Don’t fall down the rabbit hole

Example of what happens when you fall down a rabbit hole

The design process is very structured at times, and other times not so much. It can vary greatly from project to project, meaning keeping an eye on the target is extremely important for staying on track and finding the right solution.

In the design challenges I have had to complete for the UX Huge School so far, I have pinpointed the following “wandering” behaviors that I need to keep in check:

  1. Falling into a ‘research’ rabbit hole
  2. Attempting to resolve a problem for a user group that is too broad
  3. Focusing on the details before defining the bigger scope

To address the first behavior, I started by creating a list of questions that help ground my research phase. The best part about research is becoming an expert in something new. For me, this is super exciting, but at the same time, means that I may go off on a tangent.

I use the following questions as a guide:

Who is the user?

What is the number 1 user problem/challenge?

Why is this a problem?

After answering these questions and collecting a decent amount of research, I use the next set of questions to help me draw conclusions.

So what?

What does this mean?

Does this relate to my user needs and problem? How does it relate?

Is there an opportunity? If so, what is the opportunity?

Am I missing something?

As I continue developing my research process, adapting and refining these questions will be crucial. I believe I can use these questions to create a fluid discovery process and conclusion drawing system.

Now the second behavior — a user group that is too broad. I noticed in one of my earlier design challenges my user group was not well defined. This usually creates solutions that are trying to satisfy too many needs. When this happens, the product tries to do too much and becomes an unfocused solution. See example below:

“I’ve got 99 functions but practicality ain’t one”

As you can see, this multi-tool has way too many functions, making its original purpose unclear.

Always narrow down to a user group that has a clear problem to address and 1 to 3 priorities. This will ensure that your design solution is cohesive and useful.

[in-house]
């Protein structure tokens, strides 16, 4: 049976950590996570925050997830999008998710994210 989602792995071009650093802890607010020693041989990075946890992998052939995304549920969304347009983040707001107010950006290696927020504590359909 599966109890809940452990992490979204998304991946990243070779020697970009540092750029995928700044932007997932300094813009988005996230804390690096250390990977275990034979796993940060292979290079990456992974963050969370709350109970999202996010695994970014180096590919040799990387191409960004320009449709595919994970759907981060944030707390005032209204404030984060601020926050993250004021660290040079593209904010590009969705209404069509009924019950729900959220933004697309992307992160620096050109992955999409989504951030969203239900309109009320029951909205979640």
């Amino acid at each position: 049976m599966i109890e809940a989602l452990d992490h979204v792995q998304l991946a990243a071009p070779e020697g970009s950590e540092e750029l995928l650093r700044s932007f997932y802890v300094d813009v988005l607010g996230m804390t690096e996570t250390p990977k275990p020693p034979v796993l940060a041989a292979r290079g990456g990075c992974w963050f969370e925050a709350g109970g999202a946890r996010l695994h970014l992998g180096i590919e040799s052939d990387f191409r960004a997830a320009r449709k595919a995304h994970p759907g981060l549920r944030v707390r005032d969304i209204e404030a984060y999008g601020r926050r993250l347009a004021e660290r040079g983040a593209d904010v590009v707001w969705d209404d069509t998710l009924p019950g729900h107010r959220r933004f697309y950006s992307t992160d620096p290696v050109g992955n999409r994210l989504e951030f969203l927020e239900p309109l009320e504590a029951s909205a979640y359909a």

I find it helpful to write down out all possible users on paper. Then, referencing your research, challenge and deliverables, pin point the one user group to address.

Lastly, the third behavior — always address the boulders before the pebbles! As designers, it is so tempting to focus in on the details of a product such as how does it look? How does this button open and close? What magical moments can I add here? Resisting temptation can be hard but is so important.

I find that when some of these smaller details start popping in my head, just writing them down helps me get them out of the way. I also ask myself the following questions to keep me on track:

What are the deliverables?

What is the user goal?

What is the business goal?

Asking these questions helps ground me and keep my eyes on the bigger target. I hope that these insights from my process will help you see what areas you can improve.

Yea! Conquer that boulder!

Ultimately, your goal is to arrive at the best possible solution for your user group and create the biggest positive impact for your client. If your users love your product, they will naturally integrate it into their lives.

Finding a new use for an existing product — an extra plus!
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